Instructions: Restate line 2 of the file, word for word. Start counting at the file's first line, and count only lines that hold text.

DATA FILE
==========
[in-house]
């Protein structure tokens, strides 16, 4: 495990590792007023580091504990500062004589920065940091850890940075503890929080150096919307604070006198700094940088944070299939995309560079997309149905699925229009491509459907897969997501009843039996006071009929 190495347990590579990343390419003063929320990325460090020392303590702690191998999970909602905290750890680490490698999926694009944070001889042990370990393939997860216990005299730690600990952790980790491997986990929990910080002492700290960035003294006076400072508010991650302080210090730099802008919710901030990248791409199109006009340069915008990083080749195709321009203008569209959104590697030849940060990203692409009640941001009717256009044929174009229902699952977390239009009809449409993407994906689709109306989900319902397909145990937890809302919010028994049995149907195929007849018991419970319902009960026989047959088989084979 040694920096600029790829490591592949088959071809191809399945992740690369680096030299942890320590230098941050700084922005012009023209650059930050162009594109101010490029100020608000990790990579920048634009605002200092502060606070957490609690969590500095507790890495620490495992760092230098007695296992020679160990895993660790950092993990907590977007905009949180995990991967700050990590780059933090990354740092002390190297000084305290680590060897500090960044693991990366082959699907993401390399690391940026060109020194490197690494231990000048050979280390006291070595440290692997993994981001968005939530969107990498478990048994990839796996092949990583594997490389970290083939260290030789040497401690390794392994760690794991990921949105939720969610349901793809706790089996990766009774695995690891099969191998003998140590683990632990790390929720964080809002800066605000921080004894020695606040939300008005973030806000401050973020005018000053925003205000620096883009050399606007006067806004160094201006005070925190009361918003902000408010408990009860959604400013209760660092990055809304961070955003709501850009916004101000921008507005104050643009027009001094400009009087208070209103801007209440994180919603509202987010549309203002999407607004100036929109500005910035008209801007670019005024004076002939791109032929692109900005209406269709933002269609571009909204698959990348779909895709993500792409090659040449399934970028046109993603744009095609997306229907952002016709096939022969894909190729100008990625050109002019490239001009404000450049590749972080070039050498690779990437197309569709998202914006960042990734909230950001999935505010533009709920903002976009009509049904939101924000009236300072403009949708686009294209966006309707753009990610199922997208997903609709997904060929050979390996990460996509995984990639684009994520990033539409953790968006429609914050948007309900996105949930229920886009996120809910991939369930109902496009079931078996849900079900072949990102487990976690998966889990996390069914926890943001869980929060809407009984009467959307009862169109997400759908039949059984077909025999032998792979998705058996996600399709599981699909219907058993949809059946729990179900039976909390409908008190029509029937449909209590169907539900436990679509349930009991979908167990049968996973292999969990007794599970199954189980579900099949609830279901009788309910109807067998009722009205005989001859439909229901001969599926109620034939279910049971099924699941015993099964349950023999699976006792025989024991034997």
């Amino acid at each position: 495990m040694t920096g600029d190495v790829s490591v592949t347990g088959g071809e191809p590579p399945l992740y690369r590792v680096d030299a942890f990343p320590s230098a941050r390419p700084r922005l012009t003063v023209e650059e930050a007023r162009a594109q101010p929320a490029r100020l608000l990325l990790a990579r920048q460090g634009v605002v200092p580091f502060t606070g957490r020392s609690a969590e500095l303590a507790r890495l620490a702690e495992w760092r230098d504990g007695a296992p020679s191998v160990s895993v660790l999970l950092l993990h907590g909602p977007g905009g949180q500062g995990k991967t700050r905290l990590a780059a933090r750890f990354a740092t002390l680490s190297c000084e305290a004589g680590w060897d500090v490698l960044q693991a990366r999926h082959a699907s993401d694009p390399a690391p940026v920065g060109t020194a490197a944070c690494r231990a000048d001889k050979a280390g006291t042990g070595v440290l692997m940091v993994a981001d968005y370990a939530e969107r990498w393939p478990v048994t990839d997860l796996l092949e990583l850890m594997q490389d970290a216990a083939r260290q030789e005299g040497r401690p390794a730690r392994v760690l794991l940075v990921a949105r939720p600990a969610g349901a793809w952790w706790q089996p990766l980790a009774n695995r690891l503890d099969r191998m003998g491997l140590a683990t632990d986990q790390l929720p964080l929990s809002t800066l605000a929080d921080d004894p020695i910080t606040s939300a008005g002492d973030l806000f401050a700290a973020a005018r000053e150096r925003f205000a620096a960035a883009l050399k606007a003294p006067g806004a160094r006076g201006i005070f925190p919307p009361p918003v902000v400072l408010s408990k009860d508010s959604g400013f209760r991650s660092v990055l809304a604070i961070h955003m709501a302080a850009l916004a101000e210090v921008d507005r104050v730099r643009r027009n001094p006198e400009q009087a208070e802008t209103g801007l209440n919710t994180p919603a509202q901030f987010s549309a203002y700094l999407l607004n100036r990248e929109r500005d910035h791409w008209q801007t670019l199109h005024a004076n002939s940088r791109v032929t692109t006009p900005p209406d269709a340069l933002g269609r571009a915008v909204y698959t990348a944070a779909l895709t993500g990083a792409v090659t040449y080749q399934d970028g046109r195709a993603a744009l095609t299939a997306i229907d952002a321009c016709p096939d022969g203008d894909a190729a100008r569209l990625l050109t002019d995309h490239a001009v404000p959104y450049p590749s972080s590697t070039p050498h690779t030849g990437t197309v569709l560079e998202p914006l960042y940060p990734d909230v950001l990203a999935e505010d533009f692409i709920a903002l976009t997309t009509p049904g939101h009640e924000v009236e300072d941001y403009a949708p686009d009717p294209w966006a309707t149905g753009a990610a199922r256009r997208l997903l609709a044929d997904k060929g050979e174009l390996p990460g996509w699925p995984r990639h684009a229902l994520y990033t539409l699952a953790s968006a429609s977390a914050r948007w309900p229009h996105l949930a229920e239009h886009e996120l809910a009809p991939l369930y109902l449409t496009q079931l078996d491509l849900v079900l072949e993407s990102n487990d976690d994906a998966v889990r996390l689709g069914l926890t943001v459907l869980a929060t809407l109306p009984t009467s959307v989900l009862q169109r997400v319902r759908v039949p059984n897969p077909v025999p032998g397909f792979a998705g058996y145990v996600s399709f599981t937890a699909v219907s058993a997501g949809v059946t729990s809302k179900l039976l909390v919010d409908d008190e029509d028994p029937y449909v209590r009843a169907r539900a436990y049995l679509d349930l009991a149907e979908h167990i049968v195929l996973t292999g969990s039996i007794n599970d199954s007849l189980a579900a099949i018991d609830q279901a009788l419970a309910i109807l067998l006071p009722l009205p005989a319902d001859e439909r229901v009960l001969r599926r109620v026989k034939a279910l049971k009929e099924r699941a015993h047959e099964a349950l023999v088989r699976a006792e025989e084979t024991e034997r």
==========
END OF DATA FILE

């Protein structure tokens, strides 16, 4: 495990590792007023580091504990500062004589920065940091850890940075503890929080150096919307604070006198700094940088944070299939995309560079997309149905699925229009491509459907897969997501009843039996006071009929 190495347990590579990343390419003063929320990325460090020392303590702690191998999970909602905290750890680490490698999926694009944070001889042990370990393939997860216990005299730690600990952790980790491997986990929990910080002492700290960035003294006076400072508010991650302080210090730099802008919710901030990248791409199109006009340069915008990083080749195709321009203008569209959104590697030849940060990203692409009640941001009717256009044929174009229902699952977390239009009809449409993407994906689709109306989900319902397909145990937890809302919010028994049995149907195929007849018991419970319902009960026989047959088989084979 040694920096600029790829490591592949088959071809191809399945992740690369680096030299942890320590230098941050700084922005012009023209650059930050162009594109101010490029100020608000990790990579920048634009605002200092502060606070957490609690969590500095507790890495620490495992760092230098007695296992020679160990895993660790950092993990907590977007905009949180995990991967700050990590780059933090990354740092002390190297000084305290680590060897500090960044693991990366082959699907993401390399690391940026060109020194490197690494231990000048050979280390006291070595440290692997993994981001968005939530969107990498478990048994990839796996092949990583594997490389970290083939260290030789040497401690390794392994760690794991990921949105939720969610349901793809706790089996990766009774695995690891099969191998003998140590683990632990790390929720964080809002800066605000921080004894020695606040939300008005973030806000401050973020005018000053925003205000620096883009050399606007006067806004160094201006005070925190009361918003902000408010408990009860959604400013209760660092990055809304961070955003709501850009916004101000921008507005104050643009027009001094400009009087208070209103801007209440994180919603509202987010549309203002999407607004100036929109500005910035008209801007670019005024004076002939791109032929692109900005209406269709933002269609571009909204698959990348779909895709993500792409090659040449399934970028046109993603744009095609997306229907952002016709096939022969894909190729100008990625050109002019490239001009404000450049590749972080070039050498690779990437197309569709998202914006960042990734909230950001999935505010533009709920903002976009009509049904939101924000009236300072403009949708686009294209966006309707753009990610199922997208997903609709997904060929050979390996990460996509995984990639684009994520990033539409953790968006429609914050948007309900996105949930229920886009996120809910991939369930109902496009079931078996849900079900072949990102487990976690998966889990996390069914926890943001869980929060809407009984009467959307009862169109997400759908039949059984077909025999032998792979998705058996996600399709599981699909219907058993949809059946729990179900039976909390409908008190029509029937449909209590169907539900436990679509349930009991979908167990049968996973292999969990007794599970199954189980579900099949609830279901009788309910109807067998009722009205005989001859439909229901001969599926109620034939279910049971099924699941015993099964349950023999699976006792025989024991034997």